With water: Peppery spice is revealed with the fruity raisins and plum. The smoke becomes an amazing compliment to the other flavours with the addition of a little water. A honey sweetness appears towards the back.
Finish: The Ardbeg medicinal notes only really came through on the finsh for me, arriving out of the peat. The surprising thing for me was that sweetness won the day and made for a long finish. As with all the drams on this list, smoke played out alongside the honey/treacle through to the end.
The name comes from the frothing whirlpool that lies to the North of Islay. Interestingly, the Corryvreckan is the merest stones throw away from the house on Jura in which George Orwell wrote 1984. I don't think a writer could ask for a more tempestuous scene to inspire! Like the rest of the range, Corryvreckan is non-chill filtered and bottled at 57.1% ABV.
Appearance: Deep Burnished Copper
Nose: Without Water: Salty smoke - like seaweed on a peat fire. A cinnamon/pepper spicy note lingers behind.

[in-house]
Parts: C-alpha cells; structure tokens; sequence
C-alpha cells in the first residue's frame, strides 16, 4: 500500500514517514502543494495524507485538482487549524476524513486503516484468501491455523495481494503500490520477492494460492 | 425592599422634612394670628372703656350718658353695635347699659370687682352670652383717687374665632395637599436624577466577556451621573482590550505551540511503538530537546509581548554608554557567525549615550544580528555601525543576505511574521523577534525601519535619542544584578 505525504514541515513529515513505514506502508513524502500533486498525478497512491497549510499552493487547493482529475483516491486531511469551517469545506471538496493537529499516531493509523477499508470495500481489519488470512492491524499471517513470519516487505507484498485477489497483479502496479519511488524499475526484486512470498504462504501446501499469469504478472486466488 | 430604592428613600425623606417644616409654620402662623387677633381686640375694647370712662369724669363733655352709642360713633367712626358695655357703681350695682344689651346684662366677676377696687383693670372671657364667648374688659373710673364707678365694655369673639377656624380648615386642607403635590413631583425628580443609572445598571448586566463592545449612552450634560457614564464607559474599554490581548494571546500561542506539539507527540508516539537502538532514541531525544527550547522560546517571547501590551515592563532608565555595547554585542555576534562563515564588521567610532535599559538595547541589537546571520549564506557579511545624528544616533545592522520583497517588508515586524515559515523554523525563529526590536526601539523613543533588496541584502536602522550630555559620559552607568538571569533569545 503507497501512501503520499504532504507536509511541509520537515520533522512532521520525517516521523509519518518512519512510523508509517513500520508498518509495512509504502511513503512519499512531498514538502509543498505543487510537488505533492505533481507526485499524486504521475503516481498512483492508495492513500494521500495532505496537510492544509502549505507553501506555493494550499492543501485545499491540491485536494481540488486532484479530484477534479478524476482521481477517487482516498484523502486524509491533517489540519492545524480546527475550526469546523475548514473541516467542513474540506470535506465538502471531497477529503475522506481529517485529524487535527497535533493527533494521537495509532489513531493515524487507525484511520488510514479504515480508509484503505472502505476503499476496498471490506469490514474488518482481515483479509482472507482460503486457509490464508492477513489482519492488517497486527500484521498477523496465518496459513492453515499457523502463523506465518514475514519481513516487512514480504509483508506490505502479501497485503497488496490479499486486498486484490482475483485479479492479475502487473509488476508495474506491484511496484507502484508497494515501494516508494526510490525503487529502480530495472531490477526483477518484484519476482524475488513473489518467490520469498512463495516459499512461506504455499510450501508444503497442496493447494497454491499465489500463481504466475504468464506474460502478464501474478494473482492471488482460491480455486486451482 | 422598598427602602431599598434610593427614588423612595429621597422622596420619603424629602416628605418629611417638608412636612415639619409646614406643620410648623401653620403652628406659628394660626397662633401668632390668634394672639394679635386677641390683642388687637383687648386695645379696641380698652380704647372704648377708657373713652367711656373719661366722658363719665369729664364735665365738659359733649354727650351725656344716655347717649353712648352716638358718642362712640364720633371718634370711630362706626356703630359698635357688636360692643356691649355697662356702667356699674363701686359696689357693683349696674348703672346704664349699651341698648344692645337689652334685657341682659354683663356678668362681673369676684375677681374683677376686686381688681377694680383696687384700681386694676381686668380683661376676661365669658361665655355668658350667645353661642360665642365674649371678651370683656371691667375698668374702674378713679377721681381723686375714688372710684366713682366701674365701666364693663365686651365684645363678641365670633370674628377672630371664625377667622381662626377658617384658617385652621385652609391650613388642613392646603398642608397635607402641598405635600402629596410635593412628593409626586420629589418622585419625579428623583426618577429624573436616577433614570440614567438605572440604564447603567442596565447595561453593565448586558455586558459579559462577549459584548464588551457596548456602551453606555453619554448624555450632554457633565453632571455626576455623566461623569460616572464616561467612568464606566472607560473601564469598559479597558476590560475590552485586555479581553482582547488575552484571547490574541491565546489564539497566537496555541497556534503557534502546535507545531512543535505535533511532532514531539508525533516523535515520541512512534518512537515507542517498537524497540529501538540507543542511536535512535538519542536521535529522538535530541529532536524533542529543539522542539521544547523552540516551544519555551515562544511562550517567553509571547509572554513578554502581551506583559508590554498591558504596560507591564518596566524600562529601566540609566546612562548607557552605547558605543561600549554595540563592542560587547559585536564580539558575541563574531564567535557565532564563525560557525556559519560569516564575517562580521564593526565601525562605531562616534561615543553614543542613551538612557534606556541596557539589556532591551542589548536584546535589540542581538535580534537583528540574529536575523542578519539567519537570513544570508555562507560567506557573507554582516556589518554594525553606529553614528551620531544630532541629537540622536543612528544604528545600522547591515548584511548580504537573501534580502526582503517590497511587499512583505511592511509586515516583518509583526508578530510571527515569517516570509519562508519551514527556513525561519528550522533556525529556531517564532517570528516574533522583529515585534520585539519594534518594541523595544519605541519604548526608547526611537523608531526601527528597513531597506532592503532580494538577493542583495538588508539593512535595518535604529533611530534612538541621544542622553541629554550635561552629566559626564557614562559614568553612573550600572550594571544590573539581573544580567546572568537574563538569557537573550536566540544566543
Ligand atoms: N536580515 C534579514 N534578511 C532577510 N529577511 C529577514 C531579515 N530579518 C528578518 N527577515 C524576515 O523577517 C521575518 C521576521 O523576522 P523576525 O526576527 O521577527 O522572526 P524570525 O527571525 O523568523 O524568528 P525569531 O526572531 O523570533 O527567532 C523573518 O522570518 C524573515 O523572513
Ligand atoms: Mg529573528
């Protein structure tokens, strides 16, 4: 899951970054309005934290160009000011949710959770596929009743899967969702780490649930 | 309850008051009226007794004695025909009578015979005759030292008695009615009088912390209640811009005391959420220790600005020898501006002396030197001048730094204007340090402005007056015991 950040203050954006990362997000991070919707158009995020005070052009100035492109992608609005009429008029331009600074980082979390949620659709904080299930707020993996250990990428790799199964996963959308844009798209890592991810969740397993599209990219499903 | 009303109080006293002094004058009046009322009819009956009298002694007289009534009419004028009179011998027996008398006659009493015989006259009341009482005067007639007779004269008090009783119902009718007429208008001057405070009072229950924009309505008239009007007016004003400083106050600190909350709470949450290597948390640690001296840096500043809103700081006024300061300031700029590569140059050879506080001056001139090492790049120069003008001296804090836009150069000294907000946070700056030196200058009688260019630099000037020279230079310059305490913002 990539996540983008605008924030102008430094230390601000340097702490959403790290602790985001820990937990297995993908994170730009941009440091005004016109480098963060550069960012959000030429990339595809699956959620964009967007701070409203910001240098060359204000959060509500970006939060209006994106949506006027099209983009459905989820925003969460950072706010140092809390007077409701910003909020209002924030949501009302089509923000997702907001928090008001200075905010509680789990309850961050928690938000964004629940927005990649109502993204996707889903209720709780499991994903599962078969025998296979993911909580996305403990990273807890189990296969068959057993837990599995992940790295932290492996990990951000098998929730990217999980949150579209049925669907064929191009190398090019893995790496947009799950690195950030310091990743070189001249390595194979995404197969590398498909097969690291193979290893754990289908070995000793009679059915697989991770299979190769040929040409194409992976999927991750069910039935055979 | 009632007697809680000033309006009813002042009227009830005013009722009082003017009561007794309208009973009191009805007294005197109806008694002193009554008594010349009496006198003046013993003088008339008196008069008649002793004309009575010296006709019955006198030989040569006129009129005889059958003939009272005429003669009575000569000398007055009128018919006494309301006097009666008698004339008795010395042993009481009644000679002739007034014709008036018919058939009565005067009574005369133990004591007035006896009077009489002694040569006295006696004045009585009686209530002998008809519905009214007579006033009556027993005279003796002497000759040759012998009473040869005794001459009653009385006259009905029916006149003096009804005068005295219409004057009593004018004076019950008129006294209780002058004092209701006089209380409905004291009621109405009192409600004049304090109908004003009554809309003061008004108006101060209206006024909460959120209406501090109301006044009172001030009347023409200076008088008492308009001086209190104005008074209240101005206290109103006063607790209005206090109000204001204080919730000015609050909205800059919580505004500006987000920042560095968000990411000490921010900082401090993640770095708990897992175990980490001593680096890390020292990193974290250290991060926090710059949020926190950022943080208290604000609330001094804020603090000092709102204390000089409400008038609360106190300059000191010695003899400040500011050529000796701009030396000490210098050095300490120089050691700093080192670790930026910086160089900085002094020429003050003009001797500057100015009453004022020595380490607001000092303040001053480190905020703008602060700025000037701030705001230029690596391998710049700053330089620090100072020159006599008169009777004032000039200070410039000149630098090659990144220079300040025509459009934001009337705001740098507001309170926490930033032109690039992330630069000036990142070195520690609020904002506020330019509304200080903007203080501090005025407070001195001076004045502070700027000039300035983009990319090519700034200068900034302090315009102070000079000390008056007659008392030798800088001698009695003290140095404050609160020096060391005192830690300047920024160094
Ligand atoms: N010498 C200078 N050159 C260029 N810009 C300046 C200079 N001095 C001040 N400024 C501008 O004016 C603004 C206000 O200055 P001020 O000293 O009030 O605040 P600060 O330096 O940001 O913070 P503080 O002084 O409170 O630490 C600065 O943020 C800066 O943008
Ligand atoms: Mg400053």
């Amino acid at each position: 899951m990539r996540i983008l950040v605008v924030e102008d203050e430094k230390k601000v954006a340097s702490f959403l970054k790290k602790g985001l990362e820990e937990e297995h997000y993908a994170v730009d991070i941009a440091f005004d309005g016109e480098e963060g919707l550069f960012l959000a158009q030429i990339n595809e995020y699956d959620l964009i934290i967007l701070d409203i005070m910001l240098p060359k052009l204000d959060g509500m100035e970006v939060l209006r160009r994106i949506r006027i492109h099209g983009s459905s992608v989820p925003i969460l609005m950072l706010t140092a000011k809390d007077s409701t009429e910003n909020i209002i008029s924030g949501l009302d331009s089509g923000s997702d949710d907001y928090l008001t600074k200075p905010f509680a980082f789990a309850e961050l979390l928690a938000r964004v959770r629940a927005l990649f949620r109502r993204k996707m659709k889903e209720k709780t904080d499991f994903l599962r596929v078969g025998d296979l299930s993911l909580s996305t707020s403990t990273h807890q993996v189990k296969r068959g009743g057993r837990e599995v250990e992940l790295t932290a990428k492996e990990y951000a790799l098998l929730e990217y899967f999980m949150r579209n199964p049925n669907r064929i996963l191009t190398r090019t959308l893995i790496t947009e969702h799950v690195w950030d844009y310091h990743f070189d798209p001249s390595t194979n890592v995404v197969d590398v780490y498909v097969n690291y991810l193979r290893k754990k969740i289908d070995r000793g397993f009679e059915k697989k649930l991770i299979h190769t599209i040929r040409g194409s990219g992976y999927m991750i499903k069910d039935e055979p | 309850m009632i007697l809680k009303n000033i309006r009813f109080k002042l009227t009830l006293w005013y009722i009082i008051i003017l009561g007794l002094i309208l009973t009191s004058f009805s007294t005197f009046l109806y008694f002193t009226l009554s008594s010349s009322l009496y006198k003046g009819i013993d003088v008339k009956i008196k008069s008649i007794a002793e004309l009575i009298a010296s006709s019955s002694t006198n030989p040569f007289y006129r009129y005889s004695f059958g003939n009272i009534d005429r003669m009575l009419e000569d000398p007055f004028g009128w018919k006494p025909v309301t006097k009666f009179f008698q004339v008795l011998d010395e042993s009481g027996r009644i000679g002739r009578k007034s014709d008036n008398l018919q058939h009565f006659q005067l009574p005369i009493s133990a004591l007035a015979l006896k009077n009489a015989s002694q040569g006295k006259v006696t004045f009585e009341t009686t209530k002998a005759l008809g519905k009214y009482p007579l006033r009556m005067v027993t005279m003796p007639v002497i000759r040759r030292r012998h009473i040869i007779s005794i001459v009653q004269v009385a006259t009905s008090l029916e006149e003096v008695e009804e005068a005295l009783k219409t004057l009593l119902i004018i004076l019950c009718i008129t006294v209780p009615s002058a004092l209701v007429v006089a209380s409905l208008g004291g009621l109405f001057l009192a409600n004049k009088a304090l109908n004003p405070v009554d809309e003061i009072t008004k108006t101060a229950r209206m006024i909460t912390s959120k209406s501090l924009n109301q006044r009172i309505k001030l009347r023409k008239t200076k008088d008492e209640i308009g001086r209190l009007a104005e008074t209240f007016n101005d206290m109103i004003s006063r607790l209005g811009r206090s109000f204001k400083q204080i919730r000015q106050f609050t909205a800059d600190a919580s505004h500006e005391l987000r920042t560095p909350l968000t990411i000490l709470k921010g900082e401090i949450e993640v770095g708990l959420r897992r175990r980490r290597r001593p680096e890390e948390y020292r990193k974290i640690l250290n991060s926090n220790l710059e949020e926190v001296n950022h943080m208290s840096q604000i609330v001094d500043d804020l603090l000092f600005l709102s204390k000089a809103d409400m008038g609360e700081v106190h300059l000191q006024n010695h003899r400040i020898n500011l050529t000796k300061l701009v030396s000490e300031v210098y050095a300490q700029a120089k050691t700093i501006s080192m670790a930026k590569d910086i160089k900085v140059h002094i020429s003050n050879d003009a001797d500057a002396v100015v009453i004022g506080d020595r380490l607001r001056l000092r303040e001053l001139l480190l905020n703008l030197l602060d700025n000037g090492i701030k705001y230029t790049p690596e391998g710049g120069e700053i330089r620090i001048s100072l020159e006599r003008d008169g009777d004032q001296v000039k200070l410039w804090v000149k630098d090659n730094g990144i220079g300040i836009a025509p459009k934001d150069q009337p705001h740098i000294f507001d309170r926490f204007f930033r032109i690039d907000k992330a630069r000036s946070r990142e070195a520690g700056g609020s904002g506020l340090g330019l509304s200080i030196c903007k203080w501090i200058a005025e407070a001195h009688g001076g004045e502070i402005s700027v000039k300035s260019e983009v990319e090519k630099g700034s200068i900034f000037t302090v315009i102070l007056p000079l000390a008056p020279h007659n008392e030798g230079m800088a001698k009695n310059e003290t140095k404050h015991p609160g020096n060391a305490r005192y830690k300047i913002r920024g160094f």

With water: Ok, this one may just be me but - this just makes me think of toffee popcorn when the water is added. The sweet nuttiness with that trademark peat is the reason I return to this bottle again and again. For me, Corryvreckan wins on the nose.
Taste: Without water: Huge heaping piles of peat but somehow with a buttery smoothness. It is often said of Ardbeg that it is a 'peaty paradox' and in this I get it. Salted toffee is there as a hint.
With water: A tart note is introduced at the front with water. Jim Murray says it is citrus - I couldn't pin it down but will enjoy many more drams trying! The tart note gives way to the smokey sweetness of salted toffee before a final peppery kick.
Finish: Buttery smoke with a lingering toffee sweetness. Very long
Whereas the other three in this article make up the Ultimate Range, the Kelpie is a limited edition bottling created for Ardbeg Day 2017. It is named for the mythical Scottish shape-shifting water spirit which is said to take the form of a bull or horse to come onto land and terrorise those passing by. Legend has it that a farmer was almost dragged asunder by the bull, but overcame the creature and locked it in his barn. His daughter was later chased by a Kelpie 'horse' which was seeking to avenge its fellow creature. Flinging the barn doors open, she released the 'bull' which promptly departed back to the sea. Kelpie is, as you might have guessed, non-chill filtered and bottled at 46% ABV.
Appearance: Yellow gold